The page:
Biology of germination of Solanum americanum: a weed ascending in Brazilian crops
Milena Barretta Franceschetti1, Leandro Galon1, Ubirajara Russi Nunes2, Rodrigo Roso2, André Dalponte Menegat1, Leonardo Brunetto1, Geovana Facco Barbieri2, Alessandra Gallina1 and Cesar Tiago Forte2
1Universidade Federal da Fronteira Sul, Erechim, RS, Brasil.
2Universidade Federal de Santa Maria, Santa Maria, RS, Brasil.
Solanum americanum is a weed found in many important crops and is characterized by high production of fruits and seeds. Knowledge of the biology of the species is essential for efficient weed control so that the best control strategies and combinations thereof can be developed. Therefore, the aim of this study was to determine the environmental factors that affect germination and emergence of S. americanum. Six experiments were conducted in the laboratory, simulating field situations in which germination was tested under different pH conditions, osmotic and saline stress, the effect of aluminum content, and different covers and straw levels. Germination and seedling emergence were evaluated, depending on the objectives of the experiment. We found that the germination changed according to the increase in salinity and the decrease in osmotic potential of the soil. The same was observed to the soil cover and its levels, as the emergence rate decreased with the increase in the amount of straw. Germination was reduced at alkaline pH (9-10). Aluminum had no effect on germination, only on normal seed development.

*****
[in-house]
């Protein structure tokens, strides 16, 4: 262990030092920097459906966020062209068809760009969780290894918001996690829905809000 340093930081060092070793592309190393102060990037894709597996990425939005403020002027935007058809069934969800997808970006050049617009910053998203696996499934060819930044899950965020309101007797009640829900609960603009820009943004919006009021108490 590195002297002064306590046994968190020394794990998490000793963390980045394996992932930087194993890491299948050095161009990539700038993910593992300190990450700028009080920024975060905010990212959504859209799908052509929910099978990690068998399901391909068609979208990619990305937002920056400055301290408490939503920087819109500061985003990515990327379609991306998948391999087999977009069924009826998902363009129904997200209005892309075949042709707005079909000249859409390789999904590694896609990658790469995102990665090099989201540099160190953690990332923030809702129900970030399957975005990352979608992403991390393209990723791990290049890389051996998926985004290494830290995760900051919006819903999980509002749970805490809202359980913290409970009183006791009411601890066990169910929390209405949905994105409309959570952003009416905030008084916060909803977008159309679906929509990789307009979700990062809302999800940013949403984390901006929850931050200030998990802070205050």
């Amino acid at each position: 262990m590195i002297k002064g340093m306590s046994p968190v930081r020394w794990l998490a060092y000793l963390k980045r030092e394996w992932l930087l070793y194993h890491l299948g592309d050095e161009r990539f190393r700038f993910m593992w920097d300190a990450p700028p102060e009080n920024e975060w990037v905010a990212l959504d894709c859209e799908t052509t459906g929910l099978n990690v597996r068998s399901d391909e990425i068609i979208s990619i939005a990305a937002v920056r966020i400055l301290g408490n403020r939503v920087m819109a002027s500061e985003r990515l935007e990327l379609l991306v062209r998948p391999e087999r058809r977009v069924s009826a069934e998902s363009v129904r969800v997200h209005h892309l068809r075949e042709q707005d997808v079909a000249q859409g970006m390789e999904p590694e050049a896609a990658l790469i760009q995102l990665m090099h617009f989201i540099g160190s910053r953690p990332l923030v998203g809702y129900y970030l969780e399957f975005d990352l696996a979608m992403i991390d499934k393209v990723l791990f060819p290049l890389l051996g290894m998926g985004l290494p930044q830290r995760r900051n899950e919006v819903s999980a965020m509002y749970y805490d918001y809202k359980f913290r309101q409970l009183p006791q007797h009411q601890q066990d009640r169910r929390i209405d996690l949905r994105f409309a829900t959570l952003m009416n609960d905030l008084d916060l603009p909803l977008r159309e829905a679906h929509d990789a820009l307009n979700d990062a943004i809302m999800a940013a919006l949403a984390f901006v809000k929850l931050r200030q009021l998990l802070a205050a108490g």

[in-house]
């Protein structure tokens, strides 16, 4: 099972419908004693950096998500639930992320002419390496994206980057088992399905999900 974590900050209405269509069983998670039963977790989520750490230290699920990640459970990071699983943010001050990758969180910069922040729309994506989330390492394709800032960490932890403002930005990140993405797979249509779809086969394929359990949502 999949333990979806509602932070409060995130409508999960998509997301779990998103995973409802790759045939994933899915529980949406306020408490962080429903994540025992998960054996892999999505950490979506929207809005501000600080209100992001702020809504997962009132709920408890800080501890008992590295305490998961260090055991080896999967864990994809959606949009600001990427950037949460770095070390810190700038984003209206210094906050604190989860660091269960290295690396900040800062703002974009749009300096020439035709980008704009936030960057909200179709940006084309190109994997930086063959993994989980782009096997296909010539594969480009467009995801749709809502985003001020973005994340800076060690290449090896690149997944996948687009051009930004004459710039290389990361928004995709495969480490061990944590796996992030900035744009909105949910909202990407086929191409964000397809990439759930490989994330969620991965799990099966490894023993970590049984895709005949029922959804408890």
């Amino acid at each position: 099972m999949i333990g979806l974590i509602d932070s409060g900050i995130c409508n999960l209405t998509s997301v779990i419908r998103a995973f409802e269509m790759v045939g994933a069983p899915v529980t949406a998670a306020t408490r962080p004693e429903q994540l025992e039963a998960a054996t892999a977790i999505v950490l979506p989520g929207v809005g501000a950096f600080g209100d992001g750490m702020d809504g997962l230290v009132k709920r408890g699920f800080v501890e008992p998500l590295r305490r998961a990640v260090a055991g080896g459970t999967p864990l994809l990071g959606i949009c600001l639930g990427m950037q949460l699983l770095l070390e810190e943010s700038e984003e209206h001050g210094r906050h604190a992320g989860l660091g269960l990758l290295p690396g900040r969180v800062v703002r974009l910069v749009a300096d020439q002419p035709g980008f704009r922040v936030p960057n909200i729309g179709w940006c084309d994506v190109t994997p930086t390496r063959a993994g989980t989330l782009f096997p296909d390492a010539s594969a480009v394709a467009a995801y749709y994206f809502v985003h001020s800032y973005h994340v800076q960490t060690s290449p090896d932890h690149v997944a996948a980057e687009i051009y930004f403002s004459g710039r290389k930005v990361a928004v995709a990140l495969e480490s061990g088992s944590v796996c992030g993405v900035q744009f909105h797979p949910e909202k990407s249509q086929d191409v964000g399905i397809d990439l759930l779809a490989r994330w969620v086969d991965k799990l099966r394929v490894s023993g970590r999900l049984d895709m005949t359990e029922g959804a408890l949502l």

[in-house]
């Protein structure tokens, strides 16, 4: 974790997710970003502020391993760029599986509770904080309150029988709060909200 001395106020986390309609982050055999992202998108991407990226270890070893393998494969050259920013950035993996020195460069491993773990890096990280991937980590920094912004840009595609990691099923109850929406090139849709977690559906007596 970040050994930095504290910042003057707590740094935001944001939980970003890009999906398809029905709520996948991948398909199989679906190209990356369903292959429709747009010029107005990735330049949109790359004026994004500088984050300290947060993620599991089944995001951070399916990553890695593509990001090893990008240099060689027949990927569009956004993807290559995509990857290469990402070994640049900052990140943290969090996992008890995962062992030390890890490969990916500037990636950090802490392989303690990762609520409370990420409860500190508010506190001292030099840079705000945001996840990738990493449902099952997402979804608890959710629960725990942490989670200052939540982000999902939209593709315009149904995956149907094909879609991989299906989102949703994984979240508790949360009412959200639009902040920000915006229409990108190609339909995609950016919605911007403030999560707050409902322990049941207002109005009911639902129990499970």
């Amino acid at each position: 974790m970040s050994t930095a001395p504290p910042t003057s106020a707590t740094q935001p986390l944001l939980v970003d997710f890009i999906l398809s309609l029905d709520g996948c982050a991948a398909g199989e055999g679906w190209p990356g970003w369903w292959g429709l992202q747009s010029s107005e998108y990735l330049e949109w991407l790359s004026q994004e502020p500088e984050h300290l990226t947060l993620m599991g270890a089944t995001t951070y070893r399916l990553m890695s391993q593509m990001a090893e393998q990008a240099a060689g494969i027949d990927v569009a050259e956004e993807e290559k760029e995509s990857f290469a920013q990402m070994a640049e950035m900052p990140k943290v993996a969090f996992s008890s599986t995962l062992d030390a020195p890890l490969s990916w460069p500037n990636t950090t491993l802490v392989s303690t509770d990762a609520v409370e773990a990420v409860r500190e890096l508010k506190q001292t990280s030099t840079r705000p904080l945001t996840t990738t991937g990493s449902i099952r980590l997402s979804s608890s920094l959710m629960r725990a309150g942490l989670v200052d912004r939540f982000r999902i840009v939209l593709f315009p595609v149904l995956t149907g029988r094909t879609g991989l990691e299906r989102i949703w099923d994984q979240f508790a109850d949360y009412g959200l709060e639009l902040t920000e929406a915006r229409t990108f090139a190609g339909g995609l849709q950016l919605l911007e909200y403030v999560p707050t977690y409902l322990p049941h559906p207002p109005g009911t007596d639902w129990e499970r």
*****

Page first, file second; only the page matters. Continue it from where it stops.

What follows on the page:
1. Increasing the amount of straw in the soil reduced the germination of S. americanum.
2. At alkaline pH, germination of S. americanum was reduced.
3. Aluminum had a negative influence on the development of S. americanum.